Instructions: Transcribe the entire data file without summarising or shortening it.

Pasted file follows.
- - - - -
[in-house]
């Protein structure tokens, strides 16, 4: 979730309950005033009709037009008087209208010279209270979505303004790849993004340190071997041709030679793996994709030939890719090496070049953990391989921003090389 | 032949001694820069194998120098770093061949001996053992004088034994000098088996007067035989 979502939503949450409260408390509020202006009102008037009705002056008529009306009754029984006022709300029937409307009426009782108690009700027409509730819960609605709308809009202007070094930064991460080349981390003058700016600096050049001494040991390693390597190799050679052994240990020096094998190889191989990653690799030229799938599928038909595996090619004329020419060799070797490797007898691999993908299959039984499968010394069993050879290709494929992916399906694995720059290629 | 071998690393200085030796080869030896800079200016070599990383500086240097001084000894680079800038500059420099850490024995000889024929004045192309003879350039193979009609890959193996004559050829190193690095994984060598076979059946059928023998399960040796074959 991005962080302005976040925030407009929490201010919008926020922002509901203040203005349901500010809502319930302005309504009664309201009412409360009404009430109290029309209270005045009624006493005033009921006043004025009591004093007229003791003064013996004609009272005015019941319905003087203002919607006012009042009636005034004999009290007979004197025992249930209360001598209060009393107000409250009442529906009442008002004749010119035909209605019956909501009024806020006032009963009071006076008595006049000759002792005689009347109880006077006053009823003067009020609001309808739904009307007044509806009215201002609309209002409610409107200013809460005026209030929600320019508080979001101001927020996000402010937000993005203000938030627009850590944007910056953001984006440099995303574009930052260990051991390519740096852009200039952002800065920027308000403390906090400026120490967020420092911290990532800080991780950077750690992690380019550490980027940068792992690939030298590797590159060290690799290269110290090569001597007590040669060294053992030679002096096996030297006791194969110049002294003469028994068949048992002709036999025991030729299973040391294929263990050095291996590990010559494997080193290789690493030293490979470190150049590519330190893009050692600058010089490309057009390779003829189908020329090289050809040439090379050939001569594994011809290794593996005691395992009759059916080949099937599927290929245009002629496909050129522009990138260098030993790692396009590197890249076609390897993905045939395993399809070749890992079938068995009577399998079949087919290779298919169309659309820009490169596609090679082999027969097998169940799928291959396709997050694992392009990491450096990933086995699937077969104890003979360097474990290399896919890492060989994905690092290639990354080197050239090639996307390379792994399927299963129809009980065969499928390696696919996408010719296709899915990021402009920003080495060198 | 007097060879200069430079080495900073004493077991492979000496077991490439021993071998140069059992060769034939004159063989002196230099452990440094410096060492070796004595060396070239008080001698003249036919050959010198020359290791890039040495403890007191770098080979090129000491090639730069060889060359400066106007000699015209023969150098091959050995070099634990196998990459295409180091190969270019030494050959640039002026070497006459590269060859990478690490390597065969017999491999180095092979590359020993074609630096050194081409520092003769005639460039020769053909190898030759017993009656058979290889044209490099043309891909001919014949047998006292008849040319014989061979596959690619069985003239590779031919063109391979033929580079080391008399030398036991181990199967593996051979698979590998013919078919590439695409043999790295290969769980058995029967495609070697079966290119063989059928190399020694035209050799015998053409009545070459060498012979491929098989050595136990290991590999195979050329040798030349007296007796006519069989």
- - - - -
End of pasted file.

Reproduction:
[in-house]
């Protein structure tokens, strides 16, 4: 979730309950005033009709037009008087209208010279209270979505303004790849993004340190071997041709030679793996994709030939890719090496070049953990391989921003090389 | 032949001694820069194998120098770093061949001996053992004088034994000098088996007067035989 979502939503949450409260408390509020202006009102008037009705002056008529009306009754029984006022709300029937409307009426009782108690009700027409509730819960609605709308809009202007070094930064991460080349981390003058700016600096050049001494040991390693390597190799050679052994240990020096094998190889191989990653690799030229799938599928038909595996090619004329020419060799070797490797007898691999993908299959039984499968010394069993050879290709494929992916399906694995720059290629 | 071998690393200085030796080869030896800079200016070599990383500086240097001084000894680079800038500059420099850490024995000889024929004045192309003879350039193979009609890959193996004559050829190193690095994984060598076979059946059928023998399960040796074959 991005962080302005976040925030407009929490201010919008926020922002509901203040203005349901500010809502319930302005309504009664309201009412409360009404009430109290029309209270005045009624006493005033009921006043004025009591004093007229003791003064013996004609009272005015019941319905003087203002919607006012009042009636005034004999009290007979004197025992249930209360001598209060009393107000409250009442529906009442008002004749010119035909209605019956909501009024806020006032009963009071006076008595006049000759002792005689009347109880006077006053009823003067009020609001309808739904009307007044509806009215201002609309209002409610409107200013809460005026209030929600320019508080979001101001927020996000402010937000993005203000938030627009850590944007910056953001984006440099995303574009930052260990051991390519740096852009200039952002800065920027308000403390906090400026120490967020420092911290990532800080991780950077750690992690380019550490980027940068792992690939030298590797590159060290690799290269110290090569001597007590040669060294053992030679002096096996030297006791194969110049002294003469028994068949048992002709036999025991030729299973040391294929263990050095291996590990010559494997080193290789690493030293490979470190150049590519330190893009050692600058010089490309057009390779003829189908020329090289050809040439090379050939001569594994011809290794593996005691395992009759059916080949099937599927290929245009002629496909050129522009990138260098030993790692396009590197890249076609390897993905045939395993399809070749890992079938068995009577399998079949087919290779298919169309659309820009490169596609090679082999027969097998169940799928291959396709997050694992392009990491450096990933086995699937077969104890003979360097474990290399896919890492060989994905690092290639990354080197050239090639996307390379792994399927299963129809009980065969499928390696696919996408010719296709899915990021402009920003080495060198 | 007097060879200069430079080495900073004493077991492979000496077991490439021993071998140069059992060769034939004159063989002196230099452990440094410096060492070796004595060396070239008080001698003249036919050959010198020359290791890039040495403890007191770098080979090129000491090639730069060889060359400066106007000699015209023969150098091959050995070099634990196998990459295409180091190969270019030494050959640039002026070497006459590269060859990478690490390597065969017999491999180095092979590359020993074609630096050194081409520092003769005639460039020769053909190898030759017993009656058979290889044209490099043309891909001919014949047998006292008849040319014989061979596959690619069985003239590779031919063109391979033929580079080391008399030398036991181990199967593996051979698979590998013919078919590439695409043999790295290969769980058995029967495609070697079966290119063989059928190399020694035209050799015998053409009545070459060498012979491929098989050595136990290991590999195979050329040798030349007296007796006519069989």